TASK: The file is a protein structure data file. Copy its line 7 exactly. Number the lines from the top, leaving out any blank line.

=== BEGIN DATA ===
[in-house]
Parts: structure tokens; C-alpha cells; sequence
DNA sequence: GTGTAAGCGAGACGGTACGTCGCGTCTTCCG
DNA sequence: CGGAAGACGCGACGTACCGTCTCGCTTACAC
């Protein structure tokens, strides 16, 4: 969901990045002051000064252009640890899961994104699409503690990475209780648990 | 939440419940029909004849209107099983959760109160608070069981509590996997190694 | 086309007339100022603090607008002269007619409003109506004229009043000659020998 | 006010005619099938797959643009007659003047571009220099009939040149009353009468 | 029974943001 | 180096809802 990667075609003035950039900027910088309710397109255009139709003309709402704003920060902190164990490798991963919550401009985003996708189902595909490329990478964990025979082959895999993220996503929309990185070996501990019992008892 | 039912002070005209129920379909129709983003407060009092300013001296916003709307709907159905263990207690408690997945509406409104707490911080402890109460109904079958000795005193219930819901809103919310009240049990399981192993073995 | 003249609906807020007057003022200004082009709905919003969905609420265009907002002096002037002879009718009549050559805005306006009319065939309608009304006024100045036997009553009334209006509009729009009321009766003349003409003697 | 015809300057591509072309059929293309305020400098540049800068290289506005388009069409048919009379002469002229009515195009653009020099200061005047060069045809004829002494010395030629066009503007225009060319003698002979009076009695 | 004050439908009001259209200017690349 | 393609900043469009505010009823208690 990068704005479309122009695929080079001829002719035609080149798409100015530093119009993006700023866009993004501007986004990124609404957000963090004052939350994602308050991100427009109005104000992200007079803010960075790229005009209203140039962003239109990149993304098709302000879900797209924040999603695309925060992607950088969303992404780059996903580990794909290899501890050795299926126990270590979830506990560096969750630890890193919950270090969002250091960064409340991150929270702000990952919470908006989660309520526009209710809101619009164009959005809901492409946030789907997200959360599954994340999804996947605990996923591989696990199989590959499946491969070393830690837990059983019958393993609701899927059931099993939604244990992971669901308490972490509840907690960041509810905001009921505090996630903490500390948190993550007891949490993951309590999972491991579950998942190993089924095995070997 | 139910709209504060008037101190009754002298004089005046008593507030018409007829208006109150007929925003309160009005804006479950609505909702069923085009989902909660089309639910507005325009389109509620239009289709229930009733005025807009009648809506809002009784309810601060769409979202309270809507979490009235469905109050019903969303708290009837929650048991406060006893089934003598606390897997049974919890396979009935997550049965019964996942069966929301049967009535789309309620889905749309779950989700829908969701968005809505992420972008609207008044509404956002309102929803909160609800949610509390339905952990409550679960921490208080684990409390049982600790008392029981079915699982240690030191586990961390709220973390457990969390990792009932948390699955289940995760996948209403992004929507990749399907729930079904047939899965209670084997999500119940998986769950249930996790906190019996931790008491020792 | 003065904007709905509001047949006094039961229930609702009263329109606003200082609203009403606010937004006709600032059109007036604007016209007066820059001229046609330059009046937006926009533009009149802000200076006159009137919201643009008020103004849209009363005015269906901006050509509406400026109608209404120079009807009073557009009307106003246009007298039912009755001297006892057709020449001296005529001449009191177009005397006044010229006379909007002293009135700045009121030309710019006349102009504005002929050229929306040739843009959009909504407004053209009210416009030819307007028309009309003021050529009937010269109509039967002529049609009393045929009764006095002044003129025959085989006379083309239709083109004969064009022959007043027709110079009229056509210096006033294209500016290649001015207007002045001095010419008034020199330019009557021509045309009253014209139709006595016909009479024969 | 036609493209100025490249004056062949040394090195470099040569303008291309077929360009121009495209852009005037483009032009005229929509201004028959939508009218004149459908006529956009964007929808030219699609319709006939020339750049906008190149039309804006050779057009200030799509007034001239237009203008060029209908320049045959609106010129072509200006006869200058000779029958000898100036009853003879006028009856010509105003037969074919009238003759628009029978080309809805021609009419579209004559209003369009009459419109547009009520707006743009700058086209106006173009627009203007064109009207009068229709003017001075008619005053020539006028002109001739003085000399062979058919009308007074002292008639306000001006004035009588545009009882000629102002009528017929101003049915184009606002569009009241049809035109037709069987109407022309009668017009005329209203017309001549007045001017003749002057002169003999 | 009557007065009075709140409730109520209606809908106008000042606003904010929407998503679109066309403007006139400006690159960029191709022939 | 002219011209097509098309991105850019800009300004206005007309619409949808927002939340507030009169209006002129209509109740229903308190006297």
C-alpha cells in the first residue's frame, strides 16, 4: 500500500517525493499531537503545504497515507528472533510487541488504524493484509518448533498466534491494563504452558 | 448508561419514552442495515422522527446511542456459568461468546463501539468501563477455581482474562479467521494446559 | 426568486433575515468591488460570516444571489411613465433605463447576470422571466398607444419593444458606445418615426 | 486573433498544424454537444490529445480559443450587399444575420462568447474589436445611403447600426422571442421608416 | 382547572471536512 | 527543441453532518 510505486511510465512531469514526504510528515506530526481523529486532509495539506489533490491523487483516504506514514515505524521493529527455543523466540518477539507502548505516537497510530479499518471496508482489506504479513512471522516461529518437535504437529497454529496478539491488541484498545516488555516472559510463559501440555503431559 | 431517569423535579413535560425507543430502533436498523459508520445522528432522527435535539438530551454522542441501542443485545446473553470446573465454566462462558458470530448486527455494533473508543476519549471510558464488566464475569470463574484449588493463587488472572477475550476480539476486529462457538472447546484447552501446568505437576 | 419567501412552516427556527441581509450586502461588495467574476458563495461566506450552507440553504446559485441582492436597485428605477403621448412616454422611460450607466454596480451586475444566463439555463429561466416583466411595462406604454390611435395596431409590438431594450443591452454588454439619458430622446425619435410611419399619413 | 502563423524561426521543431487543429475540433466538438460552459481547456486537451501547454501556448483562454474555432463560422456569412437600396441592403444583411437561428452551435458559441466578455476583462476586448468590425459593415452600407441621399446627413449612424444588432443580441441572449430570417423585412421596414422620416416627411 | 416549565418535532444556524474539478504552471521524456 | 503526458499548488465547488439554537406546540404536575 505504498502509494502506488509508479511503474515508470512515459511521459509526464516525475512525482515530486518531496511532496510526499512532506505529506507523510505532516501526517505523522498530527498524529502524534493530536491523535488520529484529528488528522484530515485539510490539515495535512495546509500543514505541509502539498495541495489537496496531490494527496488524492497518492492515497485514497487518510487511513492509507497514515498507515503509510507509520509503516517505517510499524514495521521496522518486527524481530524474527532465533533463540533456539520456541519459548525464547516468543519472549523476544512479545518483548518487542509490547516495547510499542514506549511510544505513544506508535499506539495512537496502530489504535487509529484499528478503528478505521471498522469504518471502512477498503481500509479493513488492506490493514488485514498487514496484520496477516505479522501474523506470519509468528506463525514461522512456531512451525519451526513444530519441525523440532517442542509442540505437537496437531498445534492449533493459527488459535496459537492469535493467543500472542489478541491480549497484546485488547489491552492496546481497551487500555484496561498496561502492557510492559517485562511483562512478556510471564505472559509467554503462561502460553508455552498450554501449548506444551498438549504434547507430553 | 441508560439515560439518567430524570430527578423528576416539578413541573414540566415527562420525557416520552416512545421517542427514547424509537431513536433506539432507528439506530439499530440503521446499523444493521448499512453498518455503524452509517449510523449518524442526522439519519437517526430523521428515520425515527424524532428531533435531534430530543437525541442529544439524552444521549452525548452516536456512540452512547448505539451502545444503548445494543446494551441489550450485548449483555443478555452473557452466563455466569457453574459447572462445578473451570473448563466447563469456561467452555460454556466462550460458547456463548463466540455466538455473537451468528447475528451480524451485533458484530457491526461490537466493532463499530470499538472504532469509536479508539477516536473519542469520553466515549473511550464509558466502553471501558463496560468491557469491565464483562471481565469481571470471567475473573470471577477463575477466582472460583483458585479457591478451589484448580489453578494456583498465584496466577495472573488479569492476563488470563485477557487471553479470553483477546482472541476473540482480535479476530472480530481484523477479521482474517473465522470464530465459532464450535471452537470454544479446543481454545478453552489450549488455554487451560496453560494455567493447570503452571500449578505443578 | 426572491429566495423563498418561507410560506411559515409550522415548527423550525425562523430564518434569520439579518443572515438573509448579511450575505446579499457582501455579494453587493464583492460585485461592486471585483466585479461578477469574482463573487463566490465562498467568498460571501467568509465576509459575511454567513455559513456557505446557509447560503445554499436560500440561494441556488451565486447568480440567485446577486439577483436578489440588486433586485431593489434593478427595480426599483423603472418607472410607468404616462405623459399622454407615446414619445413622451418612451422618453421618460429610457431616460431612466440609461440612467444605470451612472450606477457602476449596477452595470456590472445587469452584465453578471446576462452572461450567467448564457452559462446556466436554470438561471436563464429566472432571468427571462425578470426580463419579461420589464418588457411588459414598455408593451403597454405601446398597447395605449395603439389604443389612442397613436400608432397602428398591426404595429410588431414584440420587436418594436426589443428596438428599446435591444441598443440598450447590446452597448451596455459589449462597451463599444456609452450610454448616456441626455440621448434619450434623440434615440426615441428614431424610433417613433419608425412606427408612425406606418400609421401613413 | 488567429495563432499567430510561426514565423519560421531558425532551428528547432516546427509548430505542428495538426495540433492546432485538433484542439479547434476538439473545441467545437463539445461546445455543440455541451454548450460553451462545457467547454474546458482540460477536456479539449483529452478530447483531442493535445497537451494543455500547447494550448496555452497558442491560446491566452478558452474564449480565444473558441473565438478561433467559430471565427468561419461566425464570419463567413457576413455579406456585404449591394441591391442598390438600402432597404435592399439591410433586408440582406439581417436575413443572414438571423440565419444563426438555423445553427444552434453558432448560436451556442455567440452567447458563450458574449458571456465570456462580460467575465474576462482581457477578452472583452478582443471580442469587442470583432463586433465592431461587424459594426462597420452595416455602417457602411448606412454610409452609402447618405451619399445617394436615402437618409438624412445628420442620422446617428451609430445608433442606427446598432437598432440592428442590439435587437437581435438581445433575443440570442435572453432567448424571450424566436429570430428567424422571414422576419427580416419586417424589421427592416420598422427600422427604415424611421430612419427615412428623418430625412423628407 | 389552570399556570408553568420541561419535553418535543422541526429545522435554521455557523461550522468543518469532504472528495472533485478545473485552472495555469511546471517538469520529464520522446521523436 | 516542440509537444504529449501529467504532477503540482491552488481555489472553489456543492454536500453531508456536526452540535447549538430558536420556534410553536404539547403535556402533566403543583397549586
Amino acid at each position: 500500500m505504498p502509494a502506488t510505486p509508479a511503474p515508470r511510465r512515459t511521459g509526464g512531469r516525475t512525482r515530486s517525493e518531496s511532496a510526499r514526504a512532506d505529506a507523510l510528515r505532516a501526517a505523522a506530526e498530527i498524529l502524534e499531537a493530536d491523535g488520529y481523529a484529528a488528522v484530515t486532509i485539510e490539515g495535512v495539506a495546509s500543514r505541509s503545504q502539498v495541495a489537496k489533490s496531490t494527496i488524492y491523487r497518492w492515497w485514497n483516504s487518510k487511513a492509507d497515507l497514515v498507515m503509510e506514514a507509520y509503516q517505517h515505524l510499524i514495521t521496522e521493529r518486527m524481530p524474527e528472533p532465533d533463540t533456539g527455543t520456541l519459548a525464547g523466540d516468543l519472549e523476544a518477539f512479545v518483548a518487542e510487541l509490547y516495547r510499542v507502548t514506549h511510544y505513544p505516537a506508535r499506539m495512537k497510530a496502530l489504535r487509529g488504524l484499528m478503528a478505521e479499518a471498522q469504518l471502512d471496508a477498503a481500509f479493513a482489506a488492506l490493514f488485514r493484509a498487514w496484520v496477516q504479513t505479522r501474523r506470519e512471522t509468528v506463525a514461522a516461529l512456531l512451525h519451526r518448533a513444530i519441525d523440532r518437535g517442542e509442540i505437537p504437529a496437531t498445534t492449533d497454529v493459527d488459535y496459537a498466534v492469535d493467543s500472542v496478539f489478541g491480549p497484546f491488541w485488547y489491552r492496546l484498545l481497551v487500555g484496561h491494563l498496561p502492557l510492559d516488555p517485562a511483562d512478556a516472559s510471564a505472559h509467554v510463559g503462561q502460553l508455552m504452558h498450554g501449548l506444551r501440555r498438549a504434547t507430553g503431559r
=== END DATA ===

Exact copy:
Amino acid at each position: 500500500m505504498p502509494a502506488t510505486p509508479a511503474p515508470r511510465r512515459t511521459g509526464g512531469r516525475t512525482r515530486s517525493e518531496s511532496a510526499r514526504a512532506d505529506a507523510l510528515r505532516a501526517a505523522a506530526e498530527i498524529l502524534e499531537a493530536d491523535g488520529y481523529a484529528a488528522v484530515t486532509i485539510e490539515g495535512v495539506a495546509s500543514r505541509s503545504q502539498v495541495a489537496k489533490s496531490t494527496i488524492y491523487r497518492w492515497w485514497n483516504s487518510k487511513a492509507d497515507l497514515v498507515m503509510e506514514a507509520y509503516q517505517h515505524l510499524i514495521t521496522e521493529r518486527m524481530p524474527e528472533p532465533d533463540t533456539g527455543t520456541l519459548a525464547g523466540d516468543l519472549e523476544a518477539f512479545v518483548a518487542e510487541l509490547y516495547r510499542v507502548t514506549h511510544y505513544p505516537a506508535r499506539m495512537k497510530a496502530l489504535r487509529g488504524l484499528m478503528a478505521e479499518a471498522q469504518l471502512d471496508a477498503a481500509f479493513a482489506a488492506l490493514f488485514r493484509a498487514w496484520v496477516q504479513t505479522r501474523r506470519e512471522t509468528v506463525a514461522a516461529l512456531l512451525h519451526r518448533a513444530i519441525d523440532r518437535g517442542e509442540i505437537p504437529a496437531t498445534t492449533d497454529v493459527d488459535y496459537a498466534v492469535d493467543s500472542v496478539f489478541g491480549p497484546f491488541w485488547y489491552r492496546l484498545l481497551v487500555g484496561h491494563l498496561p502492557l510492559d516488555p517485562a511483562d512478556a516472559s510471564a505472559h509467554v510463559g503462561q502460553l508455552m504452558h498450554g501449548l506444551r501440555r498438549a504434547t507430553g503431559r